DIRTT explores Space as a Service (SPaaS) and how it will impact the future of work and the workplace.
Digital innovation and a generational shift in work habits are fueling the concept of space as a service (SPaaS), where landlords offer a suite of a-la-carte features and services to enhance a tenant’s experience in a space.
Research done by commercial real estate (CRE) services company Jones Lang LaSalle confirms that 30% of all office space will be consumed in a flexible manner by 2030, as 67% of CRE decision makers are incorporating flexible space as a central element of their agile work strategies.
Landlords are beginning to repackage space as a dynamic service that can be creatively customized and monetized — as opposed to a static product that yields a fixed monthly or annual income.
While SPaaS has been around for a number of years, it has grown from a marginal business sector to accounting for more than 10-20% of leasing activity in many markets as of 2019. Today, it’s poised to be more relevant to design leaders than ever before. Modular, customized, prefabricated interiors are a way to add increased flexibility and agility to spaces both right now — and in the future.
What is SPaaS?
SPaaS is an offshoot of the sharing economy — epitomized by companies like Uber, Airbnb, Netflix and Spotify which cater to an on-demand world. It reflects a shift of focus from products to people, possessions to experiences, and ownership to usership. That resonates with a post-pandemic mindset, which puts agility and fluidity above permanence.
Simply put: It blends commercial real estate with a focus on user experience.
SPaaS marks a paradigm shift in the way the CRE traditionally operates.
While the conventional approach treated commercial real estate as a product (blocks of space for rent), the SPaaS model embraces a more customer-centric approach where space is provided along with amenities, customizable configurations, flexibility, scalability, and a sense of community.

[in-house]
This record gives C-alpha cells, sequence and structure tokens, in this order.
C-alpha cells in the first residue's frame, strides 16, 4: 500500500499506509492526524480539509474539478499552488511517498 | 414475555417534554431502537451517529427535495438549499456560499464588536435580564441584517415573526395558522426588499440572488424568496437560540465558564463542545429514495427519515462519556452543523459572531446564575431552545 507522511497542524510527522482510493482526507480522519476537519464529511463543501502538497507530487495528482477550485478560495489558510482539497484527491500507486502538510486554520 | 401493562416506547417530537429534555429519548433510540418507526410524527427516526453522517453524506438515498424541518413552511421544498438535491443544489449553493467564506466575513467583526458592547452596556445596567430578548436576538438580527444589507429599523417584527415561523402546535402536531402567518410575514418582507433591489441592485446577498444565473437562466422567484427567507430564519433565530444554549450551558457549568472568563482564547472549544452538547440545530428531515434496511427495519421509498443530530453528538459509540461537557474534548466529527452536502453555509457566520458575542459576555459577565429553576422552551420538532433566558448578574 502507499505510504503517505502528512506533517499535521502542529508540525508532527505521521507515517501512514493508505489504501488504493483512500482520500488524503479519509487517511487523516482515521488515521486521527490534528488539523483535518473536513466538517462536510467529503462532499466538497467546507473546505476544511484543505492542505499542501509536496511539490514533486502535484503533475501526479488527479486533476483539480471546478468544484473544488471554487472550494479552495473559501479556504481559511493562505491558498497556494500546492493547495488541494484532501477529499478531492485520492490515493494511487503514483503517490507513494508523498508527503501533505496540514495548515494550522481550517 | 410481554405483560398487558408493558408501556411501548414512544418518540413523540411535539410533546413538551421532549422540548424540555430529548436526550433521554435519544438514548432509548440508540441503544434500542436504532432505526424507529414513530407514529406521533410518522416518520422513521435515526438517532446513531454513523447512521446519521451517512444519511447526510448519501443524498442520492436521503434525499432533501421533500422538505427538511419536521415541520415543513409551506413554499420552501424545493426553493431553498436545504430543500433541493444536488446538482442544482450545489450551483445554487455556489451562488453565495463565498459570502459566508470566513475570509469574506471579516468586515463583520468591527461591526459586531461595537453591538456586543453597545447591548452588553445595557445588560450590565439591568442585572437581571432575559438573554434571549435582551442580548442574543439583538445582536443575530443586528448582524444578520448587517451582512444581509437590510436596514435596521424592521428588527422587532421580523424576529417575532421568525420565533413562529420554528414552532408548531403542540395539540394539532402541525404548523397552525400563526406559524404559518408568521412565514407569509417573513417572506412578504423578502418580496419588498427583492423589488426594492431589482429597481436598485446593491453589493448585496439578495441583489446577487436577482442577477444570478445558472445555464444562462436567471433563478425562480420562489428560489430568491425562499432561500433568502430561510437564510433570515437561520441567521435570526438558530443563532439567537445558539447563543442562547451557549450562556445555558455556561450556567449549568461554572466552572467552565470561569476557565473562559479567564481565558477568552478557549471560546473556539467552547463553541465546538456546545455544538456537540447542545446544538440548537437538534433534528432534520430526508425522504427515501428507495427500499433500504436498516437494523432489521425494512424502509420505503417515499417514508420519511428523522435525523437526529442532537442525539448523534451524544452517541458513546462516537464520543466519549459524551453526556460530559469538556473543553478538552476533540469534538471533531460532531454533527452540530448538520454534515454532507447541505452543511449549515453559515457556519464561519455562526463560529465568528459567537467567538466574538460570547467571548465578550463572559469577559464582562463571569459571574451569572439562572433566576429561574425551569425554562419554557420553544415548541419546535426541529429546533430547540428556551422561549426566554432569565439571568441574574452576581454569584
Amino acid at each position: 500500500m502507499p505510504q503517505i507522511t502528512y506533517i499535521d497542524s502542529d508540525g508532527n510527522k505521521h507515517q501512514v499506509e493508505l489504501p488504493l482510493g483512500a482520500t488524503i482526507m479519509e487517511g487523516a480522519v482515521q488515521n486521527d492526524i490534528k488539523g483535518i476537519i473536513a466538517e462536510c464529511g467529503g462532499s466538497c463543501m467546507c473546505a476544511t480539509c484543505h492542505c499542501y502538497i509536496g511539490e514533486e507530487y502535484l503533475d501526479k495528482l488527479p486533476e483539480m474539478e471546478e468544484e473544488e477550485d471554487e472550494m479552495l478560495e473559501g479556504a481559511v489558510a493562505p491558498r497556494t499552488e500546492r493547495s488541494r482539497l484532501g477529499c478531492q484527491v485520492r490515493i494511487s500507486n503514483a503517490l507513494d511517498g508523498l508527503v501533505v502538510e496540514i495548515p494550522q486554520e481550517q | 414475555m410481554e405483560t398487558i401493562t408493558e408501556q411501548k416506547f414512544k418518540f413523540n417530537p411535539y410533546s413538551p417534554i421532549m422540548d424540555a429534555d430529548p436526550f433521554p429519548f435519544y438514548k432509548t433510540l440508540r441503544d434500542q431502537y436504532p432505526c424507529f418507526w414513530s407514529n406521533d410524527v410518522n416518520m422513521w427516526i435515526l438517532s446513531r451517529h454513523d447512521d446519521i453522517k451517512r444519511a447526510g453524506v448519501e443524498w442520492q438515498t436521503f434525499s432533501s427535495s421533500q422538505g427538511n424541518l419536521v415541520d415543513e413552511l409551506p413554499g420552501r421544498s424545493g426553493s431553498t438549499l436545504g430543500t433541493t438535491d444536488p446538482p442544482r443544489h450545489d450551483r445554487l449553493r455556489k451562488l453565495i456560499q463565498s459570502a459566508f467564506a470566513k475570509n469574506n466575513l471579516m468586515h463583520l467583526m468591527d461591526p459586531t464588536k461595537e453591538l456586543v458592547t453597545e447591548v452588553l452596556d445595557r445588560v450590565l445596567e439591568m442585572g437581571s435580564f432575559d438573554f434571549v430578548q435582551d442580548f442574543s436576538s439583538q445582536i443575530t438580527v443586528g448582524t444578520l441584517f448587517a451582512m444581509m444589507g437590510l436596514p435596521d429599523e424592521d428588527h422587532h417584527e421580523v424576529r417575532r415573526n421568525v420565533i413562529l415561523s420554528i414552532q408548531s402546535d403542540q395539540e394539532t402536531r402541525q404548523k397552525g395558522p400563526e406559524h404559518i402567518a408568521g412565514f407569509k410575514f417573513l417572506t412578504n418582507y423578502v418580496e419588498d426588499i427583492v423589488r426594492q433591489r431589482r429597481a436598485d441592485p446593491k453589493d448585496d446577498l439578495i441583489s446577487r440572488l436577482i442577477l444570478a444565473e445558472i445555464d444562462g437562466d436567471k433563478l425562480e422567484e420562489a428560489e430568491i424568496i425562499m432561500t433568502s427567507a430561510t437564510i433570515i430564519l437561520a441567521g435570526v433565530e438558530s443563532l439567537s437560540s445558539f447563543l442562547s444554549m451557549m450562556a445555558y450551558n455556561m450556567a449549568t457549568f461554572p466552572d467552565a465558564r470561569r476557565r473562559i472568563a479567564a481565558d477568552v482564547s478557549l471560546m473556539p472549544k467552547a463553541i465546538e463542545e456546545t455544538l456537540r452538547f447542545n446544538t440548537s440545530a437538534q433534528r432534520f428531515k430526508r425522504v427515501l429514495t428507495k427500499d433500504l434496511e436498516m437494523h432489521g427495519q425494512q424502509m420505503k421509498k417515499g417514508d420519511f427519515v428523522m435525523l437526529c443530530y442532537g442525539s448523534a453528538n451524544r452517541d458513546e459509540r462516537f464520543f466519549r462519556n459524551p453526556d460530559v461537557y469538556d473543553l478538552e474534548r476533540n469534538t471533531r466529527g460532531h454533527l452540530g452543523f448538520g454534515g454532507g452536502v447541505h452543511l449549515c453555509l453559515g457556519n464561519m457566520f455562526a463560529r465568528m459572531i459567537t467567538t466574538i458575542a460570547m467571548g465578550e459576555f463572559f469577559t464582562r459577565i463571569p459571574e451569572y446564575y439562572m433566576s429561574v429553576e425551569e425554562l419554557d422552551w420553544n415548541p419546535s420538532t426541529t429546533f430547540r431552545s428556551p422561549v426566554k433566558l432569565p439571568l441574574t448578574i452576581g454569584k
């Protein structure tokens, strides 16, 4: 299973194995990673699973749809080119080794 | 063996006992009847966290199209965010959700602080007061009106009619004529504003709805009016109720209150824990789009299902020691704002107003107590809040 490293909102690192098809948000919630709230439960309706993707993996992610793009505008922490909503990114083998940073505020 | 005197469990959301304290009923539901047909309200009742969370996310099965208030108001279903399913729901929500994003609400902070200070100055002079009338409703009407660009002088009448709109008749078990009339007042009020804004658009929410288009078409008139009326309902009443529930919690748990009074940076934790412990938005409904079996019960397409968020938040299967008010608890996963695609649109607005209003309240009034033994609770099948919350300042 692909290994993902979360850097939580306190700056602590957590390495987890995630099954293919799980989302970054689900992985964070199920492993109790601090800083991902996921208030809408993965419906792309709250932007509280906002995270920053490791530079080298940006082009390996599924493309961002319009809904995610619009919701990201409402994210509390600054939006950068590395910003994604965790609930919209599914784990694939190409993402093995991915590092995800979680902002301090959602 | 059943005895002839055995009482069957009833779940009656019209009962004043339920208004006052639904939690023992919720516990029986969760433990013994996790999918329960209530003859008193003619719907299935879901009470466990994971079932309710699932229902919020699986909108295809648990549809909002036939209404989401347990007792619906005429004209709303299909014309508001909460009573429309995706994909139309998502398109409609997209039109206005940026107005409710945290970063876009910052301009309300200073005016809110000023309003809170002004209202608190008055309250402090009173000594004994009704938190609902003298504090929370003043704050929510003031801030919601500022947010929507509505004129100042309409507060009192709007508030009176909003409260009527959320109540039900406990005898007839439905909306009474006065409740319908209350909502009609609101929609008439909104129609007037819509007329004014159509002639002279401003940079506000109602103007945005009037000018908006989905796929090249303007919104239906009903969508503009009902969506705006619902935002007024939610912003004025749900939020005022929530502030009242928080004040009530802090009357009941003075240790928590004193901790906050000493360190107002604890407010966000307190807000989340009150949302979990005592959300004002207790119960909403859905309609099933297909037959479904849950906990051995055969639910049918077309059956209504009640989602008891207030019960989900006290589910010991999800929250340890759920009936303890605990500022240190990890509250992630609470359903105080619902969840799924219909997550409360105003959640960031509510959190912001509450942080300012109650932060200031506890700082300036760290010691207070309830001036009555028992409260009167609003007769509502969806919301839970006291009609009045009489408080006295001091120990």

SPaaS requires a stronger focus on understanding how occupants engage with their buildings, ideally by using data and analytics to track movement and space utilization. It’s also increasing the need to provide community- and productivity-based amenities and services rather than simply leasing a building.
This demand to cater to a post-pandemic workplace that is fluid and flexible will only continue to grow. And the key to gaining a competitive edge will lie in understanding that enterprises no longer want an office — they want a productive workforce and will seek out landlords who enable better employee engagement and a unique user experience.
How modular solutions enable SPaaS
Delivering SPaaS to tenants sounds like a tall order for landlords who are used to traditional multi-year leases with minimal interactions. But it can be done quite easily using modular interior components that allow a workplace to quickly adapt to the evolving needs of people who inhabit the space.
Customized prefabricated interiors that are built off-site can be quickly and easily assembled — or even disassembled for reconfiguration or reuse in a different location — and they are precision-built so they can fit into any space. When technology is used to design the space, there are also no cost-overruns, the space can be built and delivered quickly, and there is less waste than conventional construction.
Even more importantly, they result in flexible spaces that easily adapt and re-adapt to their occupants long after initial build out without having to go through costly retrofits and renovations. Space can easily be reconfigured and renewed by moving walls, switching to glass or leaf walls, or swapping types of wall surfaces and film to make a space more functional and interactive.
Retailers too are experimenting with the SPaaS model. Through a concept they call “brandboxing,” they offer flexible terms and all-inclusive set-ups to online retailers who wish to leave their digital confines and test their products in local malls.
Even though the SPaaS model now straddles different streams of real estate, it is an elegant solution to the same user needs — maximum flexibility, minimum hassle. And whichever way this trend evolves, CRE that is built with modular interior components will prove agile in its ability to adapt.